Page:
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    Credit where it is due – Bo

    Moses & Aaron, by Hans Sebald Beham, 16th century

    The 12th chapter of Sh’mot announces that the month of the Exodus “shall be for you the beginning of the months” (Ex. 12:2).

    To whom is the announcement communicated?

    Not, as we might expect, to Moses the leader alone, but to Aaron too. As Rashi says, both of them had been actively involved with the events in Egypt that led to the people’s freedom, and both deserved the honour of receiving the message that with the Exodus, Jewish national history had truly begun.

    This simple announcement conveys a vitally important lesson of etiquette and ethics. Just as God gives credit where credit is due, so should human beings.

    The temptation is for a leader who has won a victory to decide that it was he who made all the difference and his co-workers were only “also-rans”. The fact is that everyone’s contribution is indispensable.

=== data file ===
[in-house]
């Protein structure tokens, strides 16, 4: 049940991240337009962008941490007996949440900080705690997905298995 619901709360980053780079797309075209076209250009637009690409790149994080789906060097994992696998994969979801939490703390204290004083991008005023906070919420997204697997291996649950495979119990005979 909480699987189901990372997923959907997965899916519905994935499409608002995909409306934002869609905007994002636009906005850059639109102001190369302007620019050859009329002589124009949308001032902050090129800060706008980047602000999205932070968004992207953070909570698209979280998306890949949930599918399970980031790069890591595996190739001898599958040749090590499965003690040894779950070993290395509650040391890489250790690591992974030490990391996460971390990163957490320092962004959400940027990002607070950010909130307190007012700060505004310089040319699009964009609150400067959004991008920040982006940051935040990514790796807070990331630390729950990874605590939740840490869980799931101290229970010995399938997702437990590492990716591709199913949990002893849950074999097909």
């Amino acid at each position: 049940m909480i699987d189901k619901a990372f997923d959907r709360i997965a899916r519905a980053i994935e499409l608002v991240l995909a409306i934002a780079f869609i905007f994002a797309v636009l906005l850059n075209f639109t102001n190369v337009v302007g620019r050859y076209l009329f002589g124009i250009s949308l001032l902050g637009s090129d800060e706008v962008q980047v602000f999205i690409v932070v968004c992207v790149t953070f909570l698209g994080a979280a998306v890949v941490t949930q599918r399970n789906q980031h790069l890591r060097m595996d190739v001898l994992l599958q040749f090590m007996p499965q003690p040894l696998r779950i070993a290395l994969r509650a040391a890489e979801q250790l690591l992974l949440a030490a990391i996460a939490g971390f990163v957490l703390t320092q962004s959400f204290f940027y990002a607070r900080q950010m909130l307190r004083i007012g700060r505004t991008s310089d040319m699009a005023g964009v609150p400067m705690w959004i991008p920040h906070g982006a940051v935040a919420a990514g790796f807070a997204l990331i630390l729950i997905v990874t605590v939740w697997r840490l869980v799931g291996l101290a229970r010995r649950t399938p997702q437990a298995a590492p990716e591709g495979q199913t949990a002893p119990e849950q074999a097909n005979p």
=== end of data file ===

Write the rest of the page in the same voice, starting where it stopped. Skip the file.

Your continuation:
It shows the greatness of the leader if he can fully acknowledge the team and give his partners their due. Indeed it often happens that what wins office for a leader is the public perception of the quality of his team.

    No leader can achieve it all by himself – a lesson that Moses himself quickly learned when his father-in-law, Jethro, warned him that the only way he would succeed was by having beside him “able men who fear God, men of truth, hating unjust gain” (Ex. 18:21).

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